The climate crisis and its effects on water

2 min read
Justiliano, 9, collects water at the creek in Lesuata, Timor-Leste.
Image: WaterAid/Tariq Hawari

With our climate changing, we need to focus on finding solutions for water and climate. At WaterAid, we've been looking at how we can prepare for a more unpredictable world due to climate change, and the effect of this on global water supplies.

In Timor-Leste, WaterAid is working with nature to strengthen and increase the resilience of ecosystems in order to limit the impacts of climate change on water supplies. A specific issue in Timor-Leste is frequent and serious natural hazards including heavy rainfall, landslides, frequent floods as well as droughts, which are all getting worse due to climate change.

Rita Oliveira Goncalves and her son Henrique, 17, collecting water from the river in the dry season.
Rita Oliveira Goncalves and her son Henrique, 17, collecting water from the river in the dry season.
Image: WaterAid/Tariq Hawari

Over 70 per cent of Timor-Leste’s population is dependent on rain-fed agriculture, which can mean trouble when a small country like Timor-Leste faces these large problems.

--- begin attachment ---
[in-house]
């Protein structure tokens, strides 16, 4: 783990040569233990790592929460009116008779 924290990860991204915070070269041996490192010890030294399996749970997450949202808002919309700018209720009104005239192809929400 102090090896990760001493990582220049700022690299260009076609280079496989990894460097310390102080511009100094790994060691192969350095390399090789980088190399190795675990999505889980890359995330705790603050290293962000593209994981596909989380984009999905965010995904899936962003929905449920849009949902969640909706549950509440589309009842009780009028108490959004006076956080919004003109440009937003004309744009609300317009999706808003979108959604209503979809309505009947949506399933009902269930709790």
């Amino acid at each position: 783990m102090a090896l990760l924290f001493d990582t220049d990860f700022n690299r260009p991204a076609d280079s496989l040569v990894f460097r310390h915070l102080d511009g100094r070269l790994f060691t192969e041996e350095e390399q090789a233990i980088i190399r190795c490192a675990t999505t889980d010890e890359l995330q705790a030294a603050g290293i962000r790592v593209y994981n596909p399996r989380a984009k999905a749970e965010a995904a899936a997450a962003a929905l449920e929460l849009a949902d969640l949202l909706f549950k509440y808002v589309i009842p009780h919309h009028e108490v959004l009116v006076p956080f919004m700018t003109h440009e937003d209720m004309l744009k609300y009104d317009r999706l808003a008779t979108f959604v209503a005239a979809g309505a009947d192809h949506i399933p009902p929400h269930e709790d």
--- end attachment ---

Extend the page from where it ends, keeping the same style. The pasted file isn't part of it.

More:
In recent years, Timor-Leste has taken steps to improve its water management and adapt to climate change. One example is WaterAid and Permatil’s nature-based solutions (NbS) approach to rehabilitate, protect and revitalise community water resources in villages across Timor-Leste.

This project, which is a Water Resource Management (WRM) plan, involves planting trees around catchments to capture rainwater in the wet season. The captured rainwater then infiltrates into the ground and recharges neighbouring springs, which gives communities access to clean water in the dry seasons.

This helps communities in multiple ways, including ensuring food security, as the new availability of watering allows for stability in growing and selling, fruit and vegetables. In addition to this project, WaterAid also worked with Similie, a technology company based in Timor-Leste, which installed cloud-based water sensors to monitor water levels and flows within the springs over time.

The village chief of Loidahar, Mr Domingos dos Santos, one of the local representatives playing a critical role in the project said:

As a local leader, it’s my honour to benefit from this program which is supported by the Australian Government for piloting Water Resource Management in our village.”

This is a big step in the right direction for Timor-Leste, and with future prospects on the horizon, Mr dos Santos believes “in the next five years, the whole community will get enough water and there will be equitable water for everyone.”